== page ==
I got into a fight at Starbucks the other day.
Just as the words formed in my brain and left my mouth in a Matrix-like slow motion, I realized my offense. Yet, like a gunshot, you cannot take the bullet back after it has been released. My opponent seemed to hesitate before sputtering his response, as if he too were in this slowed down reality.
But then, we immediately realized the effects of our actions.
And immediately regretted them, as well.
After taking a huge breath, I apologized. My adversary received my apology warmly and acknowledged his part, stating that he was being purely “reactive.” The use of that term sparked familiarity inside of me.
Could it be he spoke the same mindfulness language we yogis use and try to implement every day?
He admitted to being a therapist and embarrassed by his actions. I admitted, a little less loudly, that I was a yoga teacher. Without having to put a name on it, we both laughed at the irony: here were two people whose jobs are to help others slow down and act consciously, acting in the exact opposite manner.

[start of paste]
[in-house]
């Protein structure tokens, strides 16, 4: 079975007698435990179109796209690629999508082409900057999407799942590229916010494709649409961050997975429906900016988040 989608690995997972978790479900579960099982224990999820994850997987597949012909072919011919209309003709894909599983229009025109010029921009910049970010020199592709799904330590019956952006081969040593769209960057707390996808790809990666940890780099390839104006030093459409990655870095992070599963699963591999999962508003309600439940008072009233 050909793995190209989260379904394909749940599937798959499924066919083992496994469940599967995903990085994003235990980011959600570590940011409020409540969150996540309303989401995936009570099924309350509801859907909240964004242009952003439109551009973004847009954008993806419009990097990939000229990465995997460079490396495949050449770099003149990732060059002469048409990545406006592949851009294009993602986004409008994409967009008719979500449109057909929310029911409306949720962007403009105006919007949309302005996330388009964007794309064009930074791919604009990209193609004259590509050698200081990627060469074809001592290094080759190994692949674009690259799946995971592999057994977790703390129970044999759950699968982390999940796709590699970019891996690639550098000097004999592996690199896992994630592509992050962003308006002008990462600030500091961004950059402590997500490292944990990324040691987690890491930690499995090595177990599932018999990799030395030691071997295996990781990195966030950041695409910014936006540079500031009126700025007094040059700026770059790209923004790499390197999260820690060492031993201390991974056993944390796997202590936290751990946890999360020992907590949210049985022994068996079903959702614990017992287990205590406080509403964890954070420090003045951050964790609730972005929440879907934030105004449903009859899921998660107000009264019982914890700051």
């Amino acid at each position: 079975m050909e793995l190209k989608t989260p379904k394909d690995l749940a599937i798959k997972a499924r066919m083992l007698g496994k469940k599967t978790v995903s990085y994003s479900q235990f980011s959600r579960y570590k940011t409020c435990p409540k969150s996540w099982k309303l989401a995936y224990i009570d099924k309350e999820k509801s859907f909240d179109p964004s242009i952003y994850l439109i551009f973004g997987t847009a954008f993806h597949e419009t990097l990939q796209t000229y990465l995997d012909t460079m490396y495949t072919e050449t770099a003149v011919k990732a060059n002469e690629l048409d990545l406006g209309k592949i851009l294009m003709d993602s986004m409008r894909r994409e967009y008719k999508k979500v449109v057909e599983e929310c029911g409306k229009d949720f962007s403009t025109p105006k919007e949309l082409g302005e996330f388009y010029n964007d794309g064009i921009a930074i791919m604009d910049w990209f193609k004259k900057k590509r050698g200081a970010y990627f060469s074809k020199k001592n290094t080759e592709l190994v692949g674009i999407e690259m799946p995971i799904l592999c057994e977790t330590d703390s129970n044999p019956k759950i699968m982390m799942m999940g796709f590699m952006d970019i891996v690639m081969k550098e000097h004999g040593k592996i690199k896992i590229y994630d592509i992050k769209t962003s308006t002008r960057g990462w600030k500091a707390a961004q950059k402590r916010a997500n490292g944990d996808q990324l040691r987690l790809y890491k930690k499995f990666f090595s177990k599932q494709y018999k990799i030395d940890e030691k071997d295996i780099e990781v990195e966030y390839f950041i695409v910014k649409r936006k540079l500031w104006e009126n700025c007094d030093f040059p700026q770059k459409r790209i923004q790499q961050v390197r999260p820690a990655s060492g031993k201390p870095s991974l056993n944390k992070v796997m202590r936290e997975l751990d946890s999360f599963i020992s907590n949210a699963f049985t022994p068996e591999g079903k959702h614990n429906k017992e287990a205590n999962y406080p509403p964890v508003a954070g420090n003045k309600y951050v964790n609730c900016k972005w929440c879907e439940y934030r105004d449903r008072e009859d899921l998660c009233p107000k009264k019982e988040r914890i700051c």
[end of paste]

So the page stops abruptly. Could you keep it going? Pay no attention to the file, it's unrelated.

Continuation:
As we waited for our lattes to be prepared, we reflected on the interaction. No, we did not act optimally, but we immediately recognized the implications of our behaviors. Further to that, we were able to set ego aside and apologize to one another. This is acting mindfully.
One can meditate and asana all the hours of the day, but until you are a realized being, there will still be moments when you behave emotionally. However, as long as you are aware that you are behaving as such and able to set ego aside to repair whatever damage may have been incurred, you are being mindful.
Our drinks were called almost simultaneously and my new friend and I walked out together. To my surprise, he thanked me for apologizing, and I thanked him for receiving it.
Editor: Brianna Bemel
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